What Your Personality Says About Your Gaming Behaviour

Can your personality predict your gaming behaviour? Well, a study recently published by Society for the Study of Addiction found a connection between problem gambling behaviour and personality traits. Essentially, individuals who demonstrate certain types of gaming behaviours and personality factors are at more risk of developing problems with gambling.

What Makes Someone At Risk?

In order to define the type of characteristics of a person that’s at risk of developing a problem with gambling, the five-factor model of personality (aka the Big 5) was used in conjunction with other measuring tools to perform this study. This model has the following personality traits:

  • – Neuroticism (emotional instability)
  • – Extroversion (sociability and assertiveness)
  • – Intellect (openness and imagination)
  • – Agreeableness (being warm, kind and trusting)
  • – Conscientiousness (being reliable and organized)


According to previous studies, individuals who have trouble coping with negative experiences and don’t know how to manage their emotions in a healthy way were more likely to score higher on neuroticism and score low on conscientiousness. Those individuals where described as pathological gamblers “severe problem gamblers who may need treatment for gambling disorder.”[1]

Other common characteristics but not always found with people who had more serious problems with gambling were:

  • – More often a male than female
  • – Live alone
  • – Low levels of education
  • – Unemployed
  • – On disability pension


This was considered important information discovered because it was believed that this data could assist in creating prevention strategies and awareness amongst certain demographics.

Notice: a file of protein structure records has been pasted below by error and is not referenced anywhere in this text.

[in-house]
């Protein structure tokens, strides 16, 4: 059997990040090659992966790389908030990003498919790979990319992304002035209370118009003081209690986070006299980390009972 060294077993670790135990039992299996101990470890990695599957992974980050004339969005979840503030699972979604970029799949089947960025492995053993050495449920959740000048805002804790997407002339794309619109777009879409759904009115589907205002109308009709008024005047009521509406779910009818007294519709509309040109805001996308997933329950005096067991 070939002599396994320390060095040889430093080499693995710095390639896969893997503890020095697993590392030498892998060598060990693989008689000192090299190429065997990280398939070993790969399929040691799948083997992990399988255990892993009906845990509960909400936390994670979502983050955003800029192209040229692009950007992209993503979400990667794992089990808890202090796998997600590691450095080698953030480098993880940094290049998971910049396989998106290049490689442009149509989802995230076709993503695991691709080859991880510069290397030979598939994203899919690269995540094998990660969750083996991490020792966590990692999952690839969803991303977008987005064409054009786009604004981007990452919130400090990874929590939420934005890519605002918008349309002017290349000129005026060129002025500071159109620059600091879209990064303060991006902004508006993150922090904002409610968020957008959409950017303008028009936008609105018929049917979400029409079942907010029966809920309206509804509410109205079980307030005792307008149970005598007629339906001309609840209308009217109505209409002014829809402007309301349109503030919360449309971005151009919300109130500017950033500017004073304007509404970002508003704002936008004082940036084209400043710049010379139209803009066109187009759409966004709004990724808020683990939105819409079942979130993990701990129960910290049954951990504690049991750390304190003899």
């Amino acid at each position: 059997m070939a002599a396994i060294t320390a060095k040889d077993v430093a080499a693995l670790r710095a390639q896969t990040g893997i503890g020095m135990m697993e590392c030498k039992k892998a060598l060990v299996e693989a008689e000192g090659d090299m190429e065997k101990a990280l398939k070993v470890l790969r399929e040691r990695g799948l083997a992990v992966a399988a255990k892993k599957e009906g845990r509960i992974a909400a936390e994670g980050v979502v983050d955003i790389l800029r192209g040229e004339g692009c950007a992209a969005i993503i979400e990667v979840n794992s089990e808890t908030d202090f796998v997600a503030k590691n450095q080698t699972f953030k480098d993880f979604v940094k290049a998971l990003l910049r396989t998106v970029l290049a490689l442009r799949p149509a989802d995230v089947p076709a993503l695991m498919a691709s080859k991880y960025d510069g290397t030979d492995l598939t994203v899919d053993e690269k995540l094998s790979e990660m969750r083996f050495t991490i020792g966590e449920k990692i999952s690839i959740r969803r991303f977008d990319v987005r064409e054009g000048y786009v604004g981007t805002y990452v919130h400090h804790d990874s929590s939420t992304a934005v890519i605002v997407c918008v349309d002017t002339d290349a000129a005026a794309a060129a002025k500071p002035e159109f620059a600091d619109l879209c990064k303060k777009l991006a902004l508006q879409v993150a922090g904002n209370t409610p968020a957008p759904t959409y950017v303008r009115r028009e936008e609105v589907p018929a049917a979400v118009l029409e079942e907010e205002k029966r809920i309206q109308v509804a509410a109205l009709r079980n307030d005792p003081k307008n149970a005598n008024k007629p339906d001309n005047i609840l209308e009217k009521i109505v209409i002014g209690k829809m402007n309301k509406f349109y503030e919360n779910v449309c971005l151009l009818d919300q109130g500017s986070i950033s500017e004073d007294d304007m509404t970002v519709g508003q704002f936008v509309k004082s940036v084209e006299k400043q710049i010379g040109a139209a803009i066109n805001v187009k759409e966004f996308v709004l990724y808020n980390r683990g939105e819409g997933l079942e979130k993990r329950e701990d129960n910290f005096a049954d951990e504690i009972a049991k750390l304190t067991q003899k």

Sound familiar?

When it comes to addiction, many individuals who are in recovery will state that they weren’t addicted to drugs or alcohol, they were addicted to how it made them feel. Using helped them escape from reality and numb negative emotions. This sort of logic also describes the personality traits that people who often have problems with gambling. According to this research study, it’s also been proven that “Neuroticism may be linked to gambling problems in that individuals who frequently experience negative emotions gamble in order to alter their mood and to escape from negative emotions. Conscientiousness is assumed to be linked to gambling problems because individuals low in conscientiousness may have difficulties resisting urges, especially during positive or negative mood states.”[2]

Recovery from Problem Gambling

The act of gambling may not be a bad thing. Gambling outside of your means that leads to financial issues is a problem. Not being able to cut back successfully is a bigger problem. That’s why compulsive gambling is often treated the same way drug or alcohol addiction is treated at Bellwood Health Services.

What did this research study reveal? It proved that those that treat compulsive gambling need to look at emotions such as guilt, anger and shame to help an individual work through to identify what causes the person to feel that way, how can they learn positive ways to cope and successfully recover to get their life back on track.  It also told us that these individuals need to learn how to change so that they can live more meaningful and healthy lives.

At Bellwood, there are many life skills taught and motivational coaching strategies used by our counsellors to help clients recover holistically. Meaning, in any of our treatment programs offered through our network of treatment centres across Canada, we use a holistic approach that considers every part of the individual. In addition, each client carries out his or her own unique path towards recovery.

If you know someone who may have a gambling problem, please call us at 1-800-387-6198 or click here for more information about our intensive inpatient problem gambling treatment program.

[1] Geir Scott Brunborg, et al. Problem Gambling and the Five-Factor Model of Personality: A Large Population-Based Study. Department of Psychosocial Science, University of Bergen, Norway. Society for the Study of Addiction. March 2016.

[2] Geir Scott Brunborg, et al. Problem Gambling and the Five-Factor Model of Personality: A Large Population-Based Study. Department of Psychosocial Science, University of Bergen, Norway. Society for the Study of Addiction. March 2016.


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